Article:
A facility that can deliver beams of electron and muon neutrinos from the decay of a stored muon beam has the potential to unambiguously resolve the issue of the evidence for light sterile neutrinos that arises in short-baseline neutrino oscillation experiments and from estimates of the effective number of neutrino flavors from fits to cosmological data. In this paper, we show that the nuSTORM facility, with stored muons of 3.8GeV/c±10%, will be able to carry out a conclusive muon neutrino appearance search for sterile neutrinos and test the LSND and MiniBooNE experimental signals with 10σ sensitivity, even assuming conservative estimates for the systematic uncertainties. This experiment would add greatly to our knowledge of the contribution of light sterile neutrinos to the number of effective neutrino flavors from the abundance of primordial helium production and from constraints on neutrino energy density from the cosmic microwave background. The appearance search is complemented by a simultaneous muon neutrino disappearance analysis that will facilitate tests of various sterile neutrino models.

  10. Curtailing the Dark Side in Non-Standard Neutrino Interactions

    Energy Technology Data Exchange (ETDEWEB)

    Coloma, Pilar [Fermilab; Denton, Peter B. [Bohr Inst.; Gonzalez-Garcia, M. C. [YITP, Stony Brook; Maltoni, Michele [Madrid, IFT; Schwetz, Thomas [KIT, Karlsruhe, EKP

    2017-01-17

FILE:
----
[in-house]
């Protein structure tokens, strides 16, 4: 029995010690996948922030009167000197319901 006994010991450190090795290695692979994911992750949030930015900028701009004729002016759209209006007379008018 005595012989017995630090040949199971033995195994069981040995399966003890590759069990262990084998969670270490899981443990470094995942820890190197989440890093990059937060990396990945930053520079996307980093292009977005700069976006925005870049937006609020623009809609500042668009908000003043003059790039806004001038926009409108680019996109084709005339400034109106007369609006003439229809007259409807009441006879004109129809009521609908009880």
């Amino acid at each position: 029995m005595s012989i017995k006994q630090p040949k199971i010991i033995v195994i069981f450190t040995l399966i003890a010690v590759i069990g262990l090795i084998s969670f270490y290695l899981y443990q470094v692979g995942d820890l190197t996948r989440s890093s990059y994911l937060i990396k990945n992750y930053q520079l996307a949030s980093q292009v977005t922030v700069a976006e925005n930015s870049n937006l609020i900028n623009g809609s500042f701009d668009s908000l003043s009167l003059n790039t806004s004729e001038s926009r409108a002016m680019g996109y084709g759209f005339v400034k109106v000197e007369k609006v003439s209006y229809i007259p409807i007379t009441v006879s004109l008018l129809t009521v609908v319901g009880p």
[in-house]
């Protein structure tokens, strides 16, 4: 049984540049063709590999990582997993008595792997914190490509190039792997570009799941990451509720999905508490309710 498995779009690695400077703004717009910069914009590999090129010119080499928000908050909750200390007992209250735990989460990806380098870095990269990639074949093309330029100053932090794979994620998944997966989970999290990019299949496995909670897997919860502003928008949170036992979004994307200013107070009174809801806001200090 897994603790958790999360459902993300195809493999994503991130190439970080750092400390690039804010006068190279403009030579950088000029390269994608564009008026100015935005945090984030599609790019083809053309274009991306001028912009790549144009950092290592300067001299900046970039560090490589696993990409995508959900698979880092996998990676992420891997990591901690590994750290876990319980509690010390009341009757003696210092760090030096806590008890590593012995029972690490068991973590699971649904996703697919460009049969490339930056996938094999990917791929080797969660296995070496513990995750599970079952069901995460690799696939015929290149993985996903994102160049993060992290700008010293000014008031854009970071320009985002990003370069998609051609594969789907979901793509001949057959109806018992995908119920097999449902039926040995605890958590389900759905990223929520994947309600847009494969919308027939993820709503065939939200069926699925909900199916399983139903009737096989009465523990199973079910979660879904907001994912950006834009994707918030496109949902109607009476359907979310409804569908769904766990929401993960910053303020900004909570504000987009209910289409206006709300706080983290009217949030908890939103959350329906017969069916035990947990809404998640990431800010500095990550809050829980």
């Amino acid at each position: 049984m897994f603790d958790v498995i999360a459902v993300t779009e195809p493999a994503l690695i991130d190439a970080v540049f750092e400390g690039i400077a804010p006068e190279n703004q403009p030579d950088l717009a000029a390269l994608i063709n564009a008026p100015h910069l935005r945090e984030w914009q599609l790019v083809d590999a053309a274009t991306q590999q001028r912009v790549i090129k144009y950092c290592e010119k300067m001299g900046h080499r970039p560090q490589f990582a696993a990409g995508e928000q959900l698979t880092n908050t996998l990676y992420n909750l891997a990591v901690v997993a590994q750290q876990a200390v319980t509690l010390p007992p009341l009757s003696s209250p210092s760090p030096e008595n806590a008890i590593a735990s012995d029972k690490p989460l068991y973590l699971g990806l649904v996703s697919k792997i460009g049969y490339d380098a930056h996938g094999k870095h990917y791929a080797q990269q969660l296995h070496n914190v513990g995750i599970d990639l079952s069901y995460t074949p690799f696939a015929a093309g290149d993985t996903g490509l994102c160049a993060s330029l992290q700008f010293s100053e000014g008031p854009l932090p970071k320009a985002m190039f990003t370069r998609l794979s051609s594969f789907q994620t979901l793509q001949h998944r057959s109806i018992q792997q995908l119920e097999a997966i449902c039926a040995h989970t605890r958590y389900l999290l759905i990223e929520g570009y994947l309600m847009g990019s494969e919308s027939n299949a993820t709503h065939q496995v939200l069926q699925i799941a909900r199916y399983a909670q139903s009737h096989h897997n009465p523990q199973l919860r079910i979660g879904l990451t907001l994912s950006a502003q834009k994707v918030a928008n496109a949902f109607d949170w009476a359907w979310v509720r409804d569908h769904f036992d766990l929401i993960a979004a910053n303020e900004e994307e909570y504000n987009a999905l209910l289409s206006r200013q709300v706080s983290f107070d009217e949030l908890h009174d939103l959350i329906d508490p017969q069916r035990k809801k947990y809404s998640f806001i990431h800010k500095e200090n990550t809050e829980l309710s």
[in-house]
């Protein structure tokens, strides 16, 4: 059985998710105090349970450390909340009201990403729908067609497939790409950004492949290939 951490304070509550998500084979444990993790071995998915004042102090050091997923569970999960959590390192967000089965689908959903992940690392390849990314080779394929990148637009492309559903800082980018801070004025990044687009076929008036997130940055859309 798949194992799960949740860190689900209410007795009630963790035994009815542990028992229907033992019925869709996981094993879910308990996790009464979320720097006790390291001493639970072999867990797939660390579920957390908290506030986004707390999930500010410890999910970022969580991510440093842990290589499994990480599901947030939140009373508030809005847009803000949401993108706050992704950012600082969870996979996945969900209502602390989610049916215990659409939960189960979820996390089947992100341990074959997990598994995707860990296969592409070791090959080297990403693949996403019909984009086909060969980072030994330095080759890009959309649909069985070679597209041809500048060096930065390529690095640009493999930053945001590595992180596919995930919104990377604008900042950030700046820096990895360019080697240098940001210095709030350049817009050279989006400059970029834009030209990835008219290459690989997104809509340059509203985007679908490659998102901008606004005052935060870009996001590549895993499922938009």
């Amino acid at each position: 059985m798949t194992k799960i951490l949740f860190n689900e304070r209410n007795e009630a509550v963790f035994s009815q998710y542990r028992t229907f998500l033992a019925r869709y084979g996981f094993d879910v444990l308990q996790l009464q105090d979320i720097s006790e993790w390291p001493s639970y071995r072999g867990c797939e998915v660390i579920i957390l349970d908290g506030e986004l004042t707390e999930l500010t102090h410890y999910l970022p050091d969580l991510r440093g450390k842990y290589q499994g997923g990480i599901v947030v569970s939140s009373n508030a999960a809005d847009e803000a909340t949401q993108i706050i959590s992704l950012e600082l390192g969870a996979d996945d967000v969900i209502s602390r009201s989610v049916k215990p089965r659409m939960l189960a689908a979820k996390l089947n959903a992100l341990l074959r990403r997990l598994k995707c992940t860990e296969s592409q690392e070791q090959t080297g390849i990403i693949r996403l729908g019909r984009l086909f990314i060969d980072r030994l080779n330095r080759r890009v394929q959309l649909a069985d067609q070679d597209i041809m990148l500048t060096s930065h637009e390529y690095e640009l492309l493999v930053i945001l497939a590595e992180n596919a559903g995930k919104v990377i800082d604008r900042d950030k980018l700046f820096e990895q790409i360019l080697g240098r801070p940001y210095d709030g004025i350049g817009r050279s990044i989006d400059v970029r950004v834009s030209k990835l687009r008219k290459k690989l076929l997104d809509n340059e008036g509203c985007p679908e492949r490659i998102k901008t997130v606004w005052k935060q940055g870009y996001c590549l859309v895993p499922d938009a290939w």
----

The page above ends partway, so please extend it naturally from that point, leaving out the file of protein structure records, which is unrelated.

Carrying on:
In presence of non-standard neutrino interactions the neutrino flavor evolution equation is affected by a degeneracy which leads to the so-called LMA-Dark solution. It requires a solar mixing angle in the second octant and implies an ambiguity in the neutrino mass ordering. Non-oscillation experiments are required to break this degeneracy. We perform a combined analysis of data from oscillation experiments with the neutrino scattering experiments CHARM and NuTeV. We find that the degeneracy can be lifted if the non-standard neutrino interactions take place with down quarks, but it remains for up quarks. However, CHARM and NuTeV constraints apply only if the new interactions take place through mediators not much lighter than the electroweak scale. For light mediators we consider the possibility to resolve the degeneracy by using data from future coherent neutrino-nucleus scattering experiments. We find that, for an experiment using a stopped-pion neutrino source, the LMA-Dark degeneracy will either be resolved, or the presence of new interactions in the neutrino sector will be established with high significance.

  11. Fast neutrino decay in the minimal seesaw model

    CERN Document Server

    Joshipura, A S; Joshipura, Anjans S.; Rindani, Saurabh D.

    1992-01-01

    Neutrino decay in the minimal seesaw model containing three right handed neutrinos and a complex $SU(2)\\times U(1)$ singlet Higgs in addition to the standard model fields is considered. A global horizontal symmetry $U(1)_H$ is imposed, which on spontaneous breaking gives rise to a Goldstone boson. This symmetry is chosen in a way that makes a) the contribution of heavy ($\\leq$ MeV) majorana neutrinos to the neutrinoless double beta decay amplitude vanish and b) allows the heavy neutrino to decay to a lighter neutrino and the Goldstone boson. It is shown that this decay can occur at a rate much faster than in the original Majoron model even if one does not introduce any additional Higgs fields as is done in the literature. Possibility of describing the 17 keV neutrino in this minimal seesaw model is investigated. While most of the cosmological and astrophysical constraints on the 17 keV neutrino can be satisfied in this model, the laboratory limits coming from the neutrino oscillations cannot be easily met. An...

  12. Higgs production from sterile neutrinos at future lepton colliders

    Science.gov (United States)

    Antusch, Stefan; Cazzato, Eros; Fischer, Oliver

    2016-04-01